ancestors of porpoises did not have such a fin, whereas pre-Mesozoic fish did have one. *
Quadrupedal The zebra is a quadruped. Quadrupedalism is a form of terrestrial locomotion where a tetrapod Tetrapods (; from Greek 'four' and 'foot') are four-limbed animals constituting the superclass Tetrapoda . It includes extant and extinct amph ...
archosaur Archosauria ("ruling reptiles") is a clade A clade (), also known as a monophyletic group or natural group, is a group of organism In biology, an organism () is any organic, life, living system that functions as an individual entity. ...
s are not a paraphyletic group.
Bipedal Bipedalism is a form of terrestrial locomotion Terrestrial locomotion has evolved Evolution is change in the heritable Heredity, also called inheritance or biological inheritance, is the passing on of Phenotypic trait, traits from ...

Bipedal
dinosaurs like ''
Eoraptor ''Eoraptor'' () is a genus of small, lightly-built, basal saurischian dinosaur Dinosaurs are a diverse group of reptiles of the clade A clade (; from grc, , ''klados'', "branch"), also known as a monophyletic group or natural group, ...

Eoraptor
'', ancestral to quadrupedal ones, were descendants of the last common ancestor of quadrupedal dinosaurs and other quadrupedal archosaurs like the crocodilians.


Non-exhaustive list of paraphyletic groups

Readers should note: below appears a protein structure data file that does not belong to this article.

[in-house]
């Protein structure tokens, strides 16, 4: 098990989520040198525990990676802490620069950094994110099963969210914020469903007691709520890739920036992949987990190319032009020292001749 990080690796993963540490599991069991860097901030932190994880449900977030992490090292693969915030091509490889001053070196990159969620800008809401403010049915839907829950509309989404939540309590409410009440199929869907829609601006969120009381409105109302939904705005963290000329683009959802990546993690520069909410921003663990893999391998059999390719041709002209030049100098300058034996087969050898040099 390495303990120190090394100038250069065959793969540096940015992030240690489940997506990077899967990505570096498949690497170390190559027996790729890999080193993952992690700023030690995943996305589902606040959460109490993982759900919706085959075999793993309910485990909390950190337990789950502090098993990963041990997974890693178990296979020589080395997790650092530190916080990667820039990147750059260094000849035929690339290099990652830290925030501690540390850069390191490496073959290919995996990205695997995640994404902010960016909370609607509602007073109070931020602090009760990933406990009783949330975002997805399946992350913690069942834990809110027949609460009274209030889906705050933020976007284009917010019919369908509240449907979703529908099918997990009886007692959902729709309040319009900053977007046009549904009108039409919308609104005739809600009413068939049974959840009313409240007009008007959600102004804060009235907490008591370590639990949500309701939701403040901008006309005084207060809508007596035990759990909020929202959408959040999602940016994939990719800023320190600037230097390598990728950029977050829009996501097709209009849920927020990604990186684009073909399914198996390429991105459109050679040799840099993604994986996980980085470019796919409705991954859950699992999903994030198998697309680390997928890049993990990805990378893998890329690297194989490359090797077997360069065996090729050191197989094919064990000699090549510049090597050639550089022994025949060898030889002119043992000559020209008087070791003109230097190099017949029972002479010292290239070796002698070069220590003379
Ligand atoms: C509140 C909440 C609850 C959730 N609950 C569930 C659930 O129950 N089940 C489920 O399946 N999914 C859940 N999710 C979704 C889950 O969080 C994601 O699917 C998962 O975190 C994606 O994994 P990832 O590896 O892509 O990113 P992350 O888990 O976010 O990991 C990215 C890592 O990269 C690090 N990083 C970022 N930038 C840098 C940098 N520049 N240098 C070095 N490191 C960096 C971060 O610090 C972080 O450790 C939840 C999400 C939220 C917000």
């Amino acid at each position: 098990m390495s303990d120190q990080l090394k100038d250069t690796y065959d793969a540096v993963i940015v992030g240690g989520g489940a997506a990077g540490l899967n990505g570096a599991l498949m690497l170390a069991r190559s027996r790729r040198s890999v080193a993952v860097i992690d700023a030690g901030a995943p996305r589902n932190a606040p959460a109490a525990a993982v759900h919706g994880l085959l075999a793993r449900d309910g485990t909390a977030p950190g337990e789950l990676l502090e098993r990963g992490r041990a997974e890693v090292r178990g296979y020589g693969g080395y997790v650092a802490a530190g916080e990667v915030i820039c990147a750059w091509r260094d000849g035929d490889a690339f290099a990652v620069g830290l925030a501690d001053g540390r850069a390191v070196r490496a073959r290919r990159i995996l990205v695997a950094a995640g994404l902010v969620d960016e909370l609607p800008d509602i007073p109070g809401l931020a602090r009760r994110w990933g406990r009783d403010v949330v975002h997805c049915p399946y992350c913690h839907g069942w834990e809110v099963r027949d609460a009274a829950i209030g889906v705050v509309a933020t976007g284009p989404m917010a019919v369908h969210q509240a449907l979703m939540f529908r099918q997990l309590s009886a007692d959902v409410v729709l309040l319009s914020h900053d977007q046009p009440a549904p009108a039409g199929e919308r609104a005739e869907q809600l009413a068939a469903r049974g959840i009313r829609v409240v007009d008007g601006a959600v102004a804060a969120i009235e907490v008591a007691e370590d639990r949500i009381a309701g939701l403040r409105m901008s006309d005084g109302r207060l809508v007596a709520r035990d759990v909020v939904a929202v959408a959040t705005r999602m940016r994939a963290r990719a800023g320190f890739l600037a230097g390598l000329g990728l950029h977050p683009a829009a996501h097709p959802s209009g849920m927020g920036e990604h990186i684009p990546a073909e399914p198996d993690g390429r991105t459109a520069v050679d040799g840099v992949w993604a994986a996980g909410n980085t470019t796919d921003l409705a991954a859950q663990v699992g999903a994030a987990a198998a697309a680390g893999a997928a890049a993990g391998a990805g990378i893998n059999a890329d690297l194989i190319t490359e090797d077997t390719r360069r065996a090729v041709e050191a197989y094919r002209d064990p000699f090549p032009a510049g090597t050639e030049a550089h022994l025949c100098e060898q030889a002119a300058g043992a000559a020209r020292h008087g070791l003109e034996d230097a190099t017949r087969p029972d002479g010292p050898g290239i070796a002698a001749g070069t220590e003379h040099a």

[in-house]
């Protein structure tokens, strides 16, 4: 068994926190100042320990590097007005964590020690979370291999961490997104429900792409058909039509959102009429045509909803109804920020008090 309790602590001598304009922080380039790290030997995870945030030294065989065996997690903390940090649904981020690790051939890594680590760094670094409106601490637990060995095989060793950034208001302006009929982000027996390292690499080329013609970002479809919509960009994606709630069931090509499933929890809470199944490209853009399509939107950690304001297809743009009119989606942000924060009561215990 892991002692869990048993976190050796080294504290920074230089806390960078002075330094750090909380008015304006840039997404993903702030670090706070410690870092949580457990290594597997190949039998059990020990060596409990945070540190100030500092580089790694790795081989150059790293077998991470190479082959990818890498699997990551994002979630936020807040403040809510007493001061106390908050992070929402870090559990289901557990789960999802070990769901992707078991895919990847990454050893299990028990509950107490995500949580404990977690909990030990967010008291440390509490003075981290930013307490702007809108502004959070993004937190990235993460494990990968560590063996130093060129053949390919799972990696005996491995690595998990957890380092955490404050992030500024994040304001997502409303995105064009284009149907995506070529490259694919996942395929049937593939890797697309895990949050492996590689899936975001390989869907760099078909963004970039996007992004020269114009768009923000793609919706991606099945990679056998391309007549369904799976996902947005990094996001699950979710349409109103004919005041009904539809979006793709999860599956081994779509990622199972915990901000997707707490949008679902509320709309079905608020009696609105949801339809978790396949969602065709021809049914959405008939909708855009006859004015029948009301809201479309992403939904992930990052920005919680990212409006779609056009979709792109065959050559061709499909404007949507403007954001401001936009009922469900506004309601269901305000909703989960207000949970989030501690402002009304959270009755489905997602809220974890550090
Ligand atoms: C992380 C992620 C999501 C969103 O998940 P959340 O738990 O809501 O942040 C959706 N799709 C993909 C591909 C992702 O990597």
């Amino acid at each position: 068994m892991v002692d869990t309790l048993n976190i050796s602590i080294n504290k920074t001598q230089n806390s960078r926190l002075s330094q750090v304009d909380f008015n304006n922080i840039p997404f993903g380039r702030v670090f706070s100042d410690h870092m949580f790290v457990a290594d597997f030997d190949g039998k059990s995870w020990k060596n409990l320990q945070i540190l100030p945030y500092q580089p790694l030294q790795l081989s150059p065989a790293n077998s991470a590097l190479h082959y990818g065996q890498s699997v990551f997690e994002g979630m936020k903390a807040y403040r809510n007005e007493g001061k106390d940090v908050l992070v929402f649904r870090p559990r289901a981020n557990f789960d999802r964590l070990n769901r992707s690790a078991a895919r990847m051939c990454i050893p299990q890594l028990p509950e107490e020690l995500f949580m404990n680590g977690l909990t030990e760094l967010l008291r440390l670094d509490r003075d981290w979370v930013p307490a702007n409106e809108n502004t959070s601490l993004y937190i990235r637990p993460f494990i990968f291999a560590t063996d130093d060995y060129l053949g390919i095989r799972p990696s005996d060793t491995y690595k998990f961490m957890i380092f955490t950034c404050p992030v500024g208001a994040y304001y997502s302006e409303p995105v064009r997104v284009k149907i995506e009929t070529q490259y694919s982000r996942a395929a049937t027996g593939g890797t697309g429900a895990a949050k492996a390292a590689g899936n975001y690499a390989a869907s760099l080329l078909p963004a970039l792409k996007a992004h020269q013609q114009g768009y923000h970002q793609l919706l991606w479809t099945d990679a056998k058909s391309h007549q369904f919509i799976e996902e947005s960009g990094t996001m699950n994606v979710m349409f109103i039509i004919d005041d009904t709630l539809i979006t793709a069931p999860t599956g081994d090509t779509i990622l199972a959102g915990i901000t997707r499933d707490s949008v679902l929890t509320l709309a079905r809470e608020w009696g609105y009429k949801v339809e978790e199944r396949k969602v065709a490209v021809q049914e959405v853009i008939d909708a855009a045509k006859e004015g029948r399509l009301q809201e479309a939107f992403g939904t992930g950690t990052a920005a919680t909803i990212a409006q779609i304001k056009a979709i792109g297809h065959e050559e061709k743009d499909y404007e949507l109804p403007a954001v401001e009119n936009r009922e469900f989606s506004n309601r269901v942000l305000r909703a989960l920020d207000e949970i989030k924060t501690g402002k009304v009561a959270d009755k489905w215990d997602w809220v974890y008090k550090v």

The following list recapitulates a number of paraphyletic groups proposed in the literature, and provides the corresponding monophyletic taxa.


Linguistics

The concept of paraphyly has also been applied to
historical linguistics Historical linguistics, also termed diachronic linguistics, is the scientific study of language change Language change is variation over time in a language A language is a structured system of communication used by humans, including s ...
, where the methods of
cladistics Cladistics (; ) is an approach to biological classification In biology Biology is the natural science that studies life and living organisms, including their anatomy, physical structure, Biochemistry, chemical processes, Molecular ...

cladistics
have found some utility in comparing languages. For instance, the
Formosan languages The Formosan languages are the languages of the indigenous peoples of Taiwan, all of which are Austronesian. The Taiwanese indigenous peoples recognized by the government are about 2.3% of the island's population. However, only 35% speak their ...